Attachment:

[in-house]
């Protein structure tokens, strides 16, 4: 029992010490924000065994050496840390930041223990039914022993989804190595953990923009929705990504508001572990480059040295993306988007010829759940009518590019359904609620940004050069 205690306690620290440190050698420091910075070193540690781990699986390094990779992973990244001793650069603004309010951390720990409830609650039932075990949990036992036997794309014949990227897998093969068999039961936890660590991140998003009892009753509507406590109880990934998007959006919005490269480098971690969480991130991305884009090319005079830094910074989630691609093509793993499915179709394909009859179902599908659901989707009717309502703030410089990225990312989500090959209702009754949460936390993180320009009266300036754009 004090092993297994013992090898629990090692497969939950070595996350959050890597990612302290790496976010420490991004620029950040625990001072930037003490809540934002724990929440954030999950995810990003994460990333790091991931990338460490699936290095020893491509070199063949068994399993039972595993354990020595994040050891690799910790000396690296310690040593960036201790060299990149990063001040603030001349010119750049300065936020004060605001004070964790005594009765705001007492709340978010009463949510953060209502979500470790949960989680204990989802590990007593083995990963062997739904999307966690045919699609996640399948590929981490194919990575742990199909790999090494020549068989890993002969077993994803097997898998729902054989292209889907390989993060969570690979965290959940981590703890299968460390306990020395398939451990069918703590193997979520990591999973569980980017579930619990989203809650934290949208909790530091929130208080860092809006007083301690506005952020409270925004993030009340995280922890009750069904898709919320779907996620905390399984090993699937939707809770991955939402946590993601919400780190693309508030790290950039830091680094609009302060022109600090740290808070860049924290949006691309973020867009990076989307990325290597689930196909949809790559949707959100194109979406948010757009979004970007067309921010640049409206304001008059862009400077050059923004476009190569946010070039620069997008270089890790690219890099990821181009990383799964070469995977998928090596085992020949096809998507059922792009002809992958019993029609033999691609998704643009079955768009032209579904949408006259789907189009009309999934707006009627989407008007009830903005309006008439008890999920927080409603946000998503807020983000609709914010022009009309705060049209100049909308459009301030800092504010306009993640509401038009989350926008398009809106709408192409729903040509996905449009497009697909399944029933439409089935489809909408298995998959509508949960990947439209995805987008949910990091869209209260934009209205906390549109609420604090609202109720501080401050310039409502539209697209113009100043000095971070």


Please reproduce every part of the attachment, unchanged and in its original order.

[in-house]
């Protein structure tokens, strides 16, 4: 029992010490924000065994050496840390930041223990039914022993989804190595953990923009929705990504508001572990480059040295993306988007010829759940009518590019359904609620940004050069 205690306690620290440190050698420091910075070193540690781990699986390094990779992973990244001793650069603004309010951390720990409830609650039932075990949990036992036997794309014949990227897998093969068999039961936890660590991140998003009892009753509507406590109880990934998007959006919005490269480098971690969480991130991305884009090319005079830094910074989630691609093509793993499915179709394909009859179902599908659901989707009717309502703030410089990225990312989500090959209702009754949460936390993180320009009266300036754009 004090092993297994013992090898629990090692497969939950070595996350959050890597990612302290790496976010420490991004620029950040625990001072930037003490809540934002724990929440954030999950995810990003994460990333790091991931990338460490699936290095020893491509070199063949068994399993039972595993354990020595994040050891690799910790000396690296310690040593960036201790060299990149990063001040603030001349010119750049300065936020004060605001004070964790005594009765705001007492709340978010009463949510953060209502979500470790949960989680204990989802590990007593083995990963062997739904999307966690045919699609996640399948590929981490194919990575742990199909790999090494020549068989890993002969077993994803097997898998729902054989292209889907390989993060969570690979965290959940981590703890299968460390306990020395398939451990069918703590193997979520990591999973569980980017579930619990989203809650934290949208909790530091929130208080860092809006007083301690506005952020409270925004993030009340995280922890009750069904898709919320779907996620905390399984090993699937939707809770991955939402946590993601919400780190693309508030790290950039830091680094609009302060022109600090740290808070860049924290949006691309973020867009990076989307990325290597689930196909949809790559949707959100194109979406948010757009979004970007067309921010640049409206304001008059862009400077050059923004476009190569946010070039620069997008270089890790690219890099990821181009990383799964070469995977998928090596085992020949096809998507059922792009002809992958019993029609033999691609998704643009079955768009032209579904949408006259789907189009009309999934707006009627989407008007009830903005309006008439008890999920927080409603946000998503807020983000609709914010022009009309705060049209100049909308459009301030800092504010306009993640509401038009989350926008398009809106709408192409729903040509996905449009497009697909399944029933439409089935489809909408298995998959509508949960990947439209995805987008949910990091869209209260934009209205906390549109609420604090609202109720501080401050310039409502539209697209113009100043000095971070």